Bobbie Schwartz, FAPLD, is a certified, award-winning landscape designer in Shaker Heights, Ohio. Twice a past president of the Association of Professional Landscape Designers, Bobbie is the owner of Bobbie’s Green Thumb and an avowed plantaholic.

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Best Bulbs for Soggy Spots
by Bobbie Schwartz, FAPLD    

Most spring-blooming bulbs rot in soggy soils.  But some bulbs actually thrive.  Here are several spring-blooming bulbs you can plant now to brighten up your boggy areas.

Gardeners with very moist or wet soil often despair, resigning themselves to being “bulbless.” I am happy to report that some bulbs actually like wet places and will not rot.

A few species of daffodils (Narcissus spp.), much beloved for their cheery spring color, do quite well in damp spots. Known since 1750, Narcissus jonquilla simplex, hardy in Zones 5 to 9, is a 10- to 12-inch, late-April-flowering, fragrant species with reed-like foliage and numerous golden-yellow flowers on each stem. Grow it in part to full shade.

Narcissus odorus flore pleno, a variable double form, is an early bloomer, 10 to 12 inches high, very fragrant and a reliable perennial in Zones 4 to 9. In cultivation since 1601, it will grow in full sun to part shade.

Fritillaria meleagris is the antithesis of its large and imposing cousin Fritillaria imperialis. This diminutive species (only 10 to 12 inches), also known as snake’s-head or Guinea-hen flower, is a native of Great Britain where bulbs usually grow and naturalize in damp meadows and pastures. It can be found with either checkered purple or pure white flowers that bloom in April to May. It prefers full sun to  partial shade and rich, neutral to alkaline soil and does best when the plants are left undisturbed. The most important condition required for successful naturalization is moisture during spring and summer. 

This small daffodil, Narcissus odorus flore pleno, is a golden yellow double that often resembles a yellow rose; at other times, only the cup is doubled.1

At first glance, summer snowflake (Leucojum aestivum), a European native, looks like very tall snowdrops (Galanthus spp.). Indeed both belong to the same botanical family, Amaryllidaceae. 

Years ago, I planted them in my own garden in a partially shaded, slightly moist spot. Their pendulous white bells, in clusters of three to five on each 12- to 18-inch stem, used to bloom from early May well into June, but now they start blooming in early April and last into May. The Leucojum aestivum cultivar ‘Gravetye Giant’ grows even taller at 20 to 24 inches.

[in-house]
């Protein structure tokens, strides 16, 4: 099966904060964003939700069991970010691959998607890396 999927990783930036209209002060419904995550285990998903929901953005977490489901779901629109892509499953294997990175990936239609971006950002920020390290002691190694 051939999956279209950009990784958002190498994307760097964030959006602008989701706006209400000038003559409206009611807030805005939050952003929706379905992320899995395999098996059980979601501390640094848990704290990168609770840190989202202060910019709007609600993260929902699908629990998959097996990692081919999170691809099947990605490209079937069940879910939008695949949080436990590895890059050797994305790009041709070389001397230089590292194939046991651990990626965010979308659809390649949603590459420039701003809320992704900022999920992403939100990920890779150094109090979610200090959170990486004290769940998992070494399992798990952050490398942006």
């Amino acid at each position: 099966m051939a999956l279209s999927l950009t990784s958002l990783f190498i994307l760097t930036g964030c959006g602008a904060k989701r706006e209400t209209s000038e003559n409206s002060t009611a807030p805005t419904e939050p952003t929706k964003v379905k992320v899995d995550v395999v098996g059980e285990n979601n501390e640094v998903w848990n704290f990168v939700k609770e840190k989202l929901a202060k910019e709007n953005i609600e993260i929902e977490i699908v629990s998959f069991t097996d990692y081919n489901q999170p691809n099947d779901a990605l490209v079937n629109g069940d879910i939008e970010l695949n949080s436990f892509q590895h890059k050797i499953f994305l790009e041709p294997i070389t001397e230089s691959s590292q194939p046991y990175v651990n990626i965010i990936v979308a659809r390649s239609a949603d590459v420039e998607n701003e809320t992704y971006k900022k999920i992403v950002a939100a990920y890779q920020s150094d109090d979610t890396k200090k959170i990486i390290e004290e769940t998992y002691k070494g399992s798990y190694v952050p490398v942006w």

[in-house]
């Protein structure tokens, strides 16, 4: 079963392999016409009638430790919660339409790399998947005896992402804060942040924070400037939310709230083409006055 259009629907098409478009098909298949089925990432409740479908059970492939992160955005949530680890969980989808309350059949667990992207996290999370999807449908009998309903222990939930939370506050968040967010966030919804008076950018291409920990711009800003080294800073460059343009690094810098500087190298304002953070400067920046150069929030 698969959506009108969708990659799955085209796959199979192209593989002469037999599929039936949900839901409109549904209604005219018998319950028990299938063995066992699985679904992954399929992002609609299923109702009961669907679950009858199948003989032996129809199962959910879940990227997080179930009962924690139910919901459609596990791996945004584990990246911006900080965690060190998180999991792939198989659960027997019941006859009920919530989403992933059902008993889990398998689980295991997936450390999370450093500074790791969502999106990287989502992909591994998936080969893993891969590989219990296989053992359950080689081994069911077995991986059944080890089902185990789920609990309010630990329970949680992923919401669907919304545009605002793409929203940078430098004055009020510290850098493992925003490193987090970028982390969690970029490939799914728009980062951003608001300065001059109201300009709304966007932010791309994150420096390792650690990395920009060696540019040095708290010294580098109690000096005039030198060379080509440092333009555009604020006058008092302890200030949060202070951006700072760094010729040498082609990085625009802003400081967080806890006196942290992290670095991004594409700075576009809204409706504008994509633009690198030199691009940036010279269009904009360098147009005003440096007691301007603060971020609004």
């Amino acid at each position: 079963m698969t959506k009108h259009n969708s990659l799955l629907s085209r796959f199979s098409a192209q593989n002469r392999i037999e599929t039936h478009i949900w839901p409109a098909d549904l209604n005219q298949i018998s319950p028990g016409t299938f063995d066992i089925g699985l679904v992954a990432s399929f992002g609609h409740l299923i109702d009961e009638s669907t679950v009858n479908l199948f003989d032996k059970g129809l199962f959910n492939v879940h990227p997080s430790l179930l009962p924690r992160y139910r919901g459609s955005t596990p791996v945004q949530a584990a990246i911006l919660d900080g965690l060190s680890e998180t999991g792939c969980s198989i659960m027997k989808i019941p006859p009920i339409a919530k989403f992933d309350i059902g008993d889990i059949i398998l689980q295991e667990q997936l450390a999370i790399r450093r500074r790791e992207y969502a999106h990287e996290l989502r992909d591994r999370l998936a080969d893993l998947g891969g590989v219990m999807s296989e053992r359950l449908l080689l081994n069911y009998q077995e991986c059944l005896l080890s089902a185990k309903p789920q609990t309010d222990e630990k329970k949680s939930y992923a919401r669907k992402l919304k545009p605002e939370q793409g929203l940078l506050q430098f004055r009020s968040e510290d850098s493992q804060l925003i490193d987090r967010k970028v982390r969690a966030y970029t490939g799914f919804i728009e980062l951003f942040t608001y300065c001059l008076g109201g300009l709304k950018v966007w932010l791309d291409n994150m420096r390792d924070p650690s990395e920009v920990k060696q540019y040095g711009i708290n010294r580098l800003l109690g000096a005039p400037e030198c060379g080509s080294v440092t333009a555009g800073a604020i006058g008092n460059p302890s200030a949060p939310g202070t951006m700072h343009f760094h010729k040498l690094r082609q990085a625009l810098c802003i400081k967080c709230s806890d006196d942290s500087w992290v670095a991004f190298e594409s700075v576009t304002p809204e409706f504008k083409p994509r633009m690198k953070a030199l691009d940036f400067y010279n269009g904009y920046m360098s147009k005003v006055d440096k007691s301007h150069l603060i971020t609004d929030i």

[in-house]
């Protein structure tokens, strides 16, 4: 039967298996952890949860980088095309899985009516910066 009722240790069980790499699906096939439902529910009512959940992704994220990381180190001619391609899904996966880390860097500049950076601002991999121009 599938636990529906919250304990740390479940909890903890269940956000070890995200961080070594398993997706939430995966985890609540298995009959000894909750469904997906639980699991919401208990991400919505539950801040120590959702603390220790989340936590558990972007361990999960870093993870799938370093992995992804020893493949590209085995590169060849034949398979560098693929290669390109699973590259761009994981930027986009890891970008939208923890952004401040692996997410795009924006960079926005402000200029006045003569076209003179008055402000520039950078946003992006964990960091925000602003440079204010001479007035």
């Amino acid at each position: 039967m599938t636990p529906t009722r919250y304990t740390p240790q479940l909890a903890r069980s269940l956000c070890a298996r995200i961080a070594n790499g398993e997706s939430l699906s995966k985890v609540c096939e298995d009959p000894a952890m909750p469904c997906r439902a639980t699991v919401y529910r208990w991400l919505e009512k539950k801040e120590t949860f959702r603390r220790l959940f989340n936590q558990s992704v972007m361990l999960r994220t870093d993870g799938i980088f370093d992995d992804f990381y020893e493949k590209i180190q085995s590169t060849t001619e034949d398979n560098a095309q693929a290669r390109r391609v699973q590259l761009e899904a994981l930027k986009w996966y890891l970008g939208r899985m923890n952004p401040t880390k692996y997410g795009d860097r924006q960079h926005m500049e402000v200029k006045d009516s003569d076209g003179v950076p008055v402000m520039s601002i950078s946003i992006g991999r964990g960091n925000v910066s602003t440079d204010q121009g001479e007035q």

The foliage remains green until midsummer and tends to smother anything in its way. I lost several plants before I realized this; I started interplanting the Leucojum with ‘Tojen’ toad lily (Tricyrtis ‘Tojen’). The Tricyrtis’ 3 foot height and large leaves allow them to compete and flourish with the Leucojum; other cultivars do not work as well.

This snowdrop look-alike, Leucojum aestivum, is a wonderful addition to the part-shade, moist garden. The flowers last for at least a month.3

The pale blue stars of Camassia cusickii open from the bottom up and illuminate partially shaded sites. The foliage is somewhat lax.2

Quamash (Camassia spp.) is an American native that naturalizes in Zones 3 to 8, has a very natural appearance and looks great between perennials, in borders and among ground covers.

Quamash have long, upright, swordlike foliage and produce an abundance of flowers, with up to 100 star-shaped little flowers on each clustered spike. All species thrive in full sun to partial shade. Three species are widely available. Camassia quamash (syn. C. esculenta), with deep-blue flowers that bloom in June and July, grows 14 to 16 inches tall. ‘Blue Melody’ is much shorter, growing only 8 to 10 inches tall, and has variegated foliage.

Camassia cusickii has light blue flowers that bloom in May and June and grows 24 to 32 inches tall.

Camassia leichtlinii boasts creamy white flowers that  bloom in May and June and grows to an average height of 24 to 40 inches. C. l. ‘Alba’, is pure white; C.l. ‘Caerulea’ has light blue flowers; and C.l. ‘Blue Danube’ has dark blue flowers. C. l. ‘Sacajawea’ has white flowers and foliage with a cream edge. A bonus for those of you gardening in wet soil is that none of these bulbs are deer fodder. So, don’t despair; plant these this fall!


1. Photo courtesy of Brent and Becky’s Bulbs
2. Photo by Bobbie Schwartz

From State-by-State Gardening September/December 2013.


Posted: 11/20/13   RSS | Print


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